FG: Well, like anybody, like any painter, the art evolves by the type of experience he or she has. You experience life. Today, we see that it has a little bit of sun. I may not plan it at all. TLF: In so many ways Picasso seems like a brilliant person but also very selfish. Do you think in order to be an artist —. FG: First of all, the reaction that was negative was from the circle around Picasso. They thought my book would be better, so they had to condemn it beforehand.
FG: Of course, because I knew everything much better than they ever would. I knew in advance that I would have to fight for it, because people would not like me. FG: That can be. Sometimes people like you. You have to be true to yourself and true to the truth. Do you think one has to be — in order to be a genius, in order to be a great artist — do you have to behave in the way Picasso did? FG: Well, he was selfish, but more so, 10 times.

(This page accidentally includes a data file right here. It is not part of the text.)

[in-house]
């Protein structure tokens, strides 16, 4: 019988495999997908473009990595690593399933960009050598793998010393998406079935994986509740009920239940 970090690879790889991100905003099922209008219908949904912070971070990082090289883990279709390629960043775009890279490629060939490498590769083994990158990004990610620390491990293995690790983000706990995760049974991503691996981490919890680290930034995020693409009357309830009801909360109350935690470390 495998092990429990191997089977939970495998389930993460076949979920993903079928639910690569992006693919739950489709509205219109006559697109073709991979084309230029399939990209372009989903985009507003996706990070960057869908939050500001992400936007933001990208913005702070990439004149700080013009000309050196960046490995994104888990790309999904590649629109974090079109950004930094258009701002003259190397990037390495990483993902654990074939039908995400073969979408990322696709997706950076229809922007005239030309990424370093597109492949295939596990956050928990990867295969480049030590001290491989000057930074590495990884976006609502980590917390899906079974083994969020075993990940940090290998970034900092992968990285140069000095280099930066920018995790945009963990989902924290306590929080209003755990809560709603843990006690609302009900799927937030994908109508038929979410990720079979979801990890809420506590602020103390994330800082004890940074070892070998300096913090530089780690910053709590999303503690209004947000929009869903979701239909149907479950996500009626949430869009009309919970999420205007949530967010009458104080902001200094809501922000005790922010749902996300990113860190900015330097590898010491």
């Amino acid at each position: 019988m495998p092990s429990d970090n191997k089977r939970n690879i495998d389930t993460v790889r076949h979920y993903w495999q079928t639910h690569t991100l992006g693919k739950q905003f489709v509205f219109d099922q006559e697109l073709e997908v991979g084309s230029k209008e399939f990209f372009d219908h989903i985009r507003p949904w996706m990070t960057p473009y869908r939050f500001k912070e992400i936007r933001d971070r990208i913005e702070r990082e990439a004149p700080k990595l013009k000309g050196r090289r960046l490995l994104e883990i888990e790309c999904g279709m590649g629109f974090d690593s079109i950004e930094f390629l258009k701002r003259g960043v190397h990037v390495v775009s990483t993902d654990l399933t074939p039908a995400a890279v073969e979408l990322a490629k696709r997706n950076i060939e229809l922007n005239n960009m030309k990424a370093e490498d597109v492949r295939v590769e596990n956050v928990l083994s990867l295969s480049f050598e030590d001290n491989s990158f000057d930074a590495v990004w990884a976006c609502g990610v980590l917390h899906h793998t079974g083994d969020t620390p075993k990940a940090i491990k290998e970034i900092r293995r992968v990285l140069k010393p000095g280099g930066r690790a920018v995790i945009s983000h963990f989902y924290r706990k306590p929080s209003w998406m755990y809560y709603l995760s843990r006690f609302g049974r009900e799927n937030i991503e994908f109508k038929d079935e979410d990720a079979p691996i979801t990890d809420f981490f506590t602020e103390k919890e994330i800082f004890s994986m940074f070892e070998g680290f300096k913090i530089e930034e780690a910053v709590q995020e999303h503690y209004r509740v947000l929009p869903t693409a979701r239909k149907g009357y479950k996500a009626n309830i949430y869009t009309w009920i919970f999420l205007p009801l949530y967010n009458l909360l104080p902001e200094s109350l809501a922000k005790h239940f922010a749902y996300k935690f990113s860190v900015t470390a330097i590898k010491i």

Because, he thought he was times better than any other. TLF: Can you be a good artist and not be selfish? FG: No. Because an artist should have a big ego. FG: Because what he has to deliver is his own personality as well as the relationship of his personality to the world at large. He answers about his own questioning of the truth.
Why should it be different to be a woman or a man? We can probably pay attention to different things than a man would. That would allow the truth about certain things to be known better, because a woman has reflected upon it and thought of what was a real solution to that problem. TLF: But, I wonder if men are allowed to be —. FG: Why should we be allowed to be anything? We are not allowed to anything. If they are not able to do that, then they should stay home.
Life After Picasso: Françoise Gilot
Then, just as abruptly, her fierceness subsides. We are half a block from Broadway, but no sense of the contemporary world creeps in. When coffee is served, in fine china and on a trolley wheeled in by a housekeeper in uniform, there is a sense we could be meeting at any point in the last years. The irony is that, for most of her life, Gilot has been waiting for the world to catch up with her. Gilot is used to shocking people. She remembers the first time she did it, when she was five years old and had already started going to the Louvre with her teacher.
Life With Picasso